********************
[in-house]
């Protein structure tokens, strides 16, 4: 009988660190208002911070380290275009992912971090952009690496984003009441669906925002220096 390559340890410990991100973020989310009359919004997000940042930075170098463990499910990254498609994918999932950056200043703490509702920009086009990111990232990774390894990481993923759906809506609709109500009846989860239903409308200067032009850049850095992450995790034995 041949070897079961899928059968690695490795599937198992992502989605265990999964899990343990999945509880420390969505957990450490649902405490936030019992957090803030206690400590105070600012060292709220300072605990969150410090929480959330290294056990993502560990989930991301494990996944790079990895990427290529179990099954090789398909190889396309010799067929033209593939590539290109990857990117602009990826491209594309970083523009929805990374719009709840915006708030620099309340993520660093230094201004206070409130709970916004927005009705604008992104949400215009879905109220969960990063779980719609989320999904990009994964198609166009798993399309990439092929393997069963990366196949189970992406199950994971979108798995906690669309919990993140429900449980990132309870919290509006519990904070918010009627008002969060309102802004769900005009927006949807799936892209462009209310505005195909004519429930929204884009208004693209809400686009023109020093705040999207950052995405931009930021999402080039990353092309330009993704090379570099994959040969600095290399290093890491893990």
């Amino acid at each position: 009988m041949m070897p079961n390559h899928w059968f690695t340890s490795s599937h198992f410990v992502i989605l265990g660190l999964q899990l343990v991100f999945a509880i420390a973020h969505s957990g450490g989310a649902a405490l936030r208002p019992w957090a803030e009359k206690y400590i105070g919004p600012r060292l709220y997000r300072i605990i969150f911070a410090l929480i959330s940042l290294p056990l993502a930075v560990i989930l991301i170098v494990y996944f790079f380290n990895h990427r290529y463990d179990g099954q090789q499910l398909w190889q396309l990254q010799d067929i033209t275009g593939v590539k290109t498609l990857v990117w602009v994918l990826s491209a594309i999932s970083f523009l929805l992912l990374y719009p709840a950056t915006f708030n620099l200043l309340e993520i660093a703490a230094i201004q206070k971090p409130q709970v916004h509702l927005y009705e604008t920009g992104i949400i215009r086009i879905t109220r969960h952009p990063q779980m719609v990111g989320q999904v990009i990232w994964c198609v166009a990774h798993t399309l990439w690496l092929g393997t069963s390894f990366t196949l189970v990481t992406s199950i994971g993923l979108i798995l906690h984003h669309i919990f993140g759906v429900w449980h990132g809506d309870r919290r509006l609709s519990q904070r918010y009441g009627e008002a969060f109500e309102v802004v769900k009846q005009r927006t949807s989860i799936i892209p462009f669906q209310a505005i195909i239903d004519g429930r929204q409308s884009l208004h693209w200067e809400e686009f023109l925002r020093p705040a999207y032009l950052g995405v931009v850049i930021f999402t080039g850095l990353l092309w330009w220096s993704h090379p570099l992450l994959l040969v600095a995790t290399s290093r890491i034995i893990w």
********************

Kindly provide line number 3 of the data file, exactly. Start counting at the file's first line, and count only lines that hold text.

């Amino acid at each position: 009988m041949m070897p079961n390559h899928w059968f690695t340890s490795s599937h198992f410990v992502i989605l265990g660190l999964q899990l343990v991100f999945a509880i420390a973020h969505s957990g450490g989310a649902a405490l936030r208002p019992w957090a803030e009359k206690y400590i105070g919004p600012r060292l709220y997000r300072i605990i969150f911070a410090l929480i959330s940042l290294p056990l993502a930075v560990i989930l991301i170098v494990y996944f790079f380290n990895h990427r290529y463990d179990g099954q090789q499910l398909w190889q396309l990254q010799d067929i033209t275009g593939v590539k290109t498609l990857v990117w602009v994918l990826s491209a594309i999932s970083f523009l929805l992912l990374y719009p709840a950056t915006f708030n620099l200043l309340e993520i660093a703490a230094i201004q206070k971090p409130q709970v916004h509702l927005y009705e604008t920009g992104i949400i215009r086009i879905t109220r969960h952009p990063q779980m719609v990111g989320q999904v990009i990232w994964c198609v166009a990774h798993t399309l990439w690496l092929g393997t069963s390894f990366t196949l189970v990481t992406s199950i994971g993923l979108i798995l906690h984003h669309i919990f993140g759906v429900w449980h990132g809506d309870r919290r509006l609709s519990q904070r918010y009441g009627e008002a969060f109500e309102v802004v769900k009846q005009r927006t949807s989860i799936i892209p462009f669906q209310a505005i195909i239903d004519g429930r929204q409308s884009l208004h693209w200067e809400e686009f023109l925002r020093p705040a999207y032009l950052g995405v931009v850049i930021f999402t080039g850095l990353l092309w330009w220096s993704h090379p570099l992450l994959l040969v600095a995790t290399s290093r890491i034995i893990w």